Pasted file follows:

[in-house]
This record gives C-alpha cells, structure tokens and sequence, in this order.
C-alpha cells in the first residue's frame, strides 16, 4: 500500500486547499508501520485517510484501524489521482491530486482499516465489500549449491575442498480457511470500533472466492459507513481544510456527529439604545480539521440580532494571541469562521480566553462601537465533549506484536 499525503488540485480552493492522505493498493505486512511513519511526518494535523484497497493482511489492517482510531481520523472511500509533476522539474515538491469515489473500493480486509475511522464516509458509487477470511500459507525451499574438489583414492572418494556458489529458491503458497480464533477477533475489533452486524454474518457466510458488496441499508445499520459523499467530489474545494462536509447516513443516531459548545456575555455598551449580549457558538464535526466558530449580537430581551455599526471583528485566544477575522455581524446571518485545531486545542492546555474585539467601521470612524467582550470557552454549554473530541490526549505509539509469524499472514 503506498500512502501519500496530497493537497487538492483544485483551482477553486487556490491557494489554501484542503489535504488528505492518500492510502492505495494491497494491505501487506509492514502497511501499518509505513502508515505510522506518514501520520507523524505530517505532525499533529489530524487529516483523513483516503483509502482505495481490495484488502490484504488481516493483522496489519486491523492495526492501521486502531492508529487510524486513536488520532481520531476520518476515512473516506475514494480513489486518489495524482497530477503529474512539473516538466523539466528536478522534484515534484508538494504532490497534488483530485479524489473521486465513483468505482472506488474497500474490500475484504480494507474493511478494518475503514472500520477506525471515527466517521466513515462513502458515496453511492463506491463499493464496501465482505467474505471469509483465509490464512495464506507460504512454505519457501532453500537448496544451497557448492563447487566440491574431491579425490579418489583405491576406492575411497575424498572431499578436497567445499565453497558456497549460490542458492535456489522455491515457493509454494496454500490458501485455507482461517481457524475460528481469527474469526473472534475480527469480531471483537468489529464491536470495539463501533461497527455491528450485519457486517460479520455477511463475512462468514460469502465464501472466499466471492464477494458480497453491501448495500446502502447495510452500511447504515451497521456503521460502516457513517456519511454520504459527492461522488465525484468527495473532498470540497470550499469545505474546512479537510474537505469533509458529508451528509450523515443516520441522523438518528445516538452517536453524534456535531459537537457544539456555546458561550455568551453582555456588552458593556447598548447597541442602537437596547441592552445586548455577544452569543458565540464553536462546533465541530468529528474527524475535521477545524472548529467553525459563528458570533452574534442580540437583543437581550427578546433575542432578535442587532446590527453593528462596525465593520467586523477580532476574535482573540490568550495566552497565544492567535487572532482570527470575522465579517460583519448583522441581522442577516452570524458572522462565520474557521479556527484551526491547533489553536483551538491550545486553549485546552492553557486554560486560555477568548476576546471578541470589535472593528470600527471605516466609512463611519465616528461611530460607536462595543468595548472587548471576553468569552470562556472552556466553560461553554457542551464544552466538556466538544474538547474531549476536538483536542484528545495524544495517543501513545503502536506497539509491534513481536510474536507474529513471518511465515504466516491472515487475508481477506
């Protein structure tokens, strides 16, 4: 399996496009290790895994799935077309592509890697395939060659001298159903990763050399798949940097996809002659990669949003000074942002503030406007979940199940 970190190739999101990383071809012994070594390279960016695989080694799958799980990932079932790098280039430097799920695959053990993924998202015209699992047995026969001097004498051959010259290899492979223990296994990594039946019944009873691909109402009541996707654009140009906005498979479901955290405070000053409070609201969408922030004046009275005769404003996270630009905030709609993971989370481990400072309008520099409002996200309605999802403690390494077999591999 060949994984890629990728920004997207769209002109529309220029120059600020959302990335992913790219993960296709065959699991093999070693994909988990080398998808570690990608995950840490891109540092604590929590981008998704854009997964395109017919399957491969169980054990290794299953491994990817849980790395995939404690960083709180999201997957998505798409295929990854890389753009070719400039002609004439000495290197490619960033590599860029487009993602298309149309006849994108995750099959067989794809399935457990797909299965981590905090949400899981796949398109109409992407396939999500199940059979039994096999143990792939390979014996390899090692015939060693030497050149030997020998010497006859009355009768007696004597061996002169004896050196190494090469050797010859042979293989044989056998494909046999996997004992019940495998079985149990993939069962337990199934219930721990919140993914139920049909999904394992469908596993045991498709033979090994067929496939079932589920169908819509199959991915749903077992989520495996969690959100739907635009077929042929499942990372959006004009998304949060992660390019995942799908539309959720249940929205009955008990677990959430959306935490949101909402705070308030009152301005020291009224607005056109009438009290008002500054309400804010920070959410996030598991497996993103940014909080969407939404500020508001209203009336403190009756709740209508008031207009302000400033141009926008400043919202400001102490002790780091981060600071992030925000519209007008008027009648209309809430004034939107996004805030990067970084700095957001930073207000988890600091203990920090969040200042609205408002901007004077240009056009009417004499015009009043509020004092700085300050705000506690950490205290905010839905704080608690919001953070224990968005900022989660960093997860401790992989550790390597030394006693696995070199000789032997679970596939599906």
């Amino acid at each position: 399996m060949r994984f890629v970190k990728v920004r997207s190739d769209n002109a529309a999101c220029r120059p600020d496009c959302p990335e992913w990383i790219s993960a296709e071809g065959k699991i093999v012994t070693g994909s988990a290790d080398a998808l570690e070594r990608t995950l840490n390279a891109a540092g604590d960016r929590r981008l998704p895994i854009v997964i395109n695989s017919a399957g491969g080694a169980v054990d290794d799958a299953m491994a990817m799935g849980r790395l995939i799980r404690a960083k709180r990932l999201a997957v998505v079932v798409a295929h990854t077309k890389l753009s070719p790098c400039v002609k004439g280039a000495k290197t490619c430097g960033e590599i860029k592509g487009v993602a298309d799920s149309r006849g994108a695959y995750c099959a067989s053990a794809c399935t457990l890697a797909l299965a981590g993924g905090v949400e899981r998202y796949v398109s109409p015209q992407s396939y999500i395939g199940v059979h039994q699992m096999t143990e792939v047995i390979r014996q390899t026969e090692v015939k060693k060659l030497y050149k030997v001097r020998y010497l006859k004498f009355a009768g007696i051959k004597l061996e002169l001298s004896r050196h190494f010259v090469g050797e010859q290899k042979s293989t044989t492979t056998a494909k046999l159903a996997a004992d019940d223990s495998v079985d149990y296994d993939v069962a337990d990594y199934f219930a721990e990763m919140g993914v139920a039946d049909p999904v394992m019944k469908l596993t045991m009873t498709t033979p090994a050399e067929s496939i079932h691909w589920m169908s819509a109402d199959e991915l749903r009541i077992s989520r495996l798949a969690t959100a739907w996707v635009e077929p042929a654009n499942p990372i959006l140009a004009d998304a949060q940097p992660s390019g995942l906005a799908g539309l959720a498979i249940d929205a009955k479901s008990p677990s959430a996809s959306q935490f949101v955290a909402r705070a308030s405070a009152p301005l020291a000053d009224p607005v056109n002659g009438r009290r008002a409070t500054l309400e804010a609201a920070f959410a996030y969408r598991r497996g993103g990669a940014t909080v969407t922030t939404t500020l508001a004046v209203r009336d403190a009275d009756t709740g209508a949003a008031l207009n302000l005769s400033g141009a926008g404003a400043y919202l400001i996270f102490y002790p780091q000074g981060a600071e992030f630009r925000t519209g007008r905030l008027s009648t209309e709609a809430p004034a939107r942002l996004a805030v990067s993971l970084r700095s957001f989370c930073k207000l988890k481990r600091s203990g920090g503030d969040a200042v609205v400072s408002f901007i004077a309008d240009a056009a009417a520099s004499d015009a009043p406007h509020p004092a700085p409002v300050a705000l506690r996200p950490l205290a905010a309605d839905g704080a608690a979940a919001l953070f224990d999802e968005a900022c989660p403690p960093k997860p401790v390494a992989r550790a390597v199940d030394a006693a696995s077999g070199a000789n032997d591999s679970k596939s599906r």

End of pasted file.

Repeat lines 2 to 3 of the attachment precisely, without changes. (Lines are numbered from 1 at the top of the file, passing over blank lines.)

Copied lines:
This record gives C-alpha cells, structure tokens and sequence, in this order.
C-alpha cells in the first residue's frame, strides 16, 4: 500500500486547499508501520485517510484501524489521482491530486482499516465489500549449491575442498480457511470500533472466492459507513481544510456527529439604545480539521440580532494571541469562521480566553462601537465533549506484536 499525503488540485480552493492522505493498493505486512511513519511526518494535523484497497493482511489492517482510531481520523472511500509533476522539474515538491469515489473500493480486509475511522464516509458509487477470511500459507525451499574438489583414492572418494556458489529458491503458497480464533477477533475489533452486524454474518457466510458488496441499508445499520459523499467530489474545494462536509447516513443516531459548545456575555455598551449580549457558538464535526466558530449580537430581551455599526471583528485566544477575522455581524446571518485545531486545542492546555474585539467601521470612524467582550470557552454549554473530541490526549505509539509469524499472514 503506498500512502501519500496530497493537497487538492483544485483551482477553486487556490491557494489554501484542503489535504488528505492518500492510502492505495494491497494491505501487506509492514502497511501499518509505513502508515505510522506518514501520520507523524505530517505532525499533529489530524487529516483523513483516503483509502482505495481490495484488502490484504488481516493483522496489519486491523492495526492501521486502531492508529487510524486513536488520532481520531476520518476515512473516506475514494480513489486518489495524482497530477503529474512539473516538466523539466528536478522534484515534484508538494504532490497534488483530485479524489473521486465513483468505482472506488474497500474490500475484504480494507474493511478494518475503514472500520477506525471515527466517521466513515462513502458515496453511492463506491463499493464496501465482505467474505471469509483465509490464512495464506507460504512454505519457501532453500537448496544451497557448492563447487566440491574431491579425490579418489583405491576406492575411497575424498572431499578436497567445499565453497558456497549460490542458492535456489522455491515457493509454494496454500490458501485455507482461517481457524475460528481469527474469526473472534475480527469480531471483537468489529464491536470495539463501533461497527455491528450485519457486517460479520455477511463475512462468514460469502465464501472466499466471492464477494458480497453491501448495500446502502447495510452500511447504515451497521456503521460502516457513517456519511454520504459527492461522488465525484468527495473532498470540497470550499469545505474546512479537510474537505469533509458529508451528509450523515443516520441522523438518528445516538452517536453524534456535531459537537457544539456555546458561550455568551453582555456588552458593556447598548447597541442602537437596547441592552445586548455577544452569543458565540464553536462546533465541530468529528474527524475535521477545524472548529467553525459563528458570533452574534442580540437583543437581550427578546433575542432578535442587532446590527453593528462596525465593520467586523477580532476574535482573540490568550495566552497565544492567535487572532482570527470575522465579517460583519448583522441581522442577516452570524458572522462565520474557521479556527484551526491547533489553536483551538491550545486553549485546552492553557486554560486560555477568548476576546471578541470589535472593528470600527471605516466609512463611519465616528461611530460607536462595543468595548472587548471576553468569552470562556472552556466553560461553554457542551464544552466538556466538544474538547474531549476536538483536542484528545495524544495517543501513545503502536506497539509491534513481536510474536507474529513471518511465515504466516491472515487475508481477506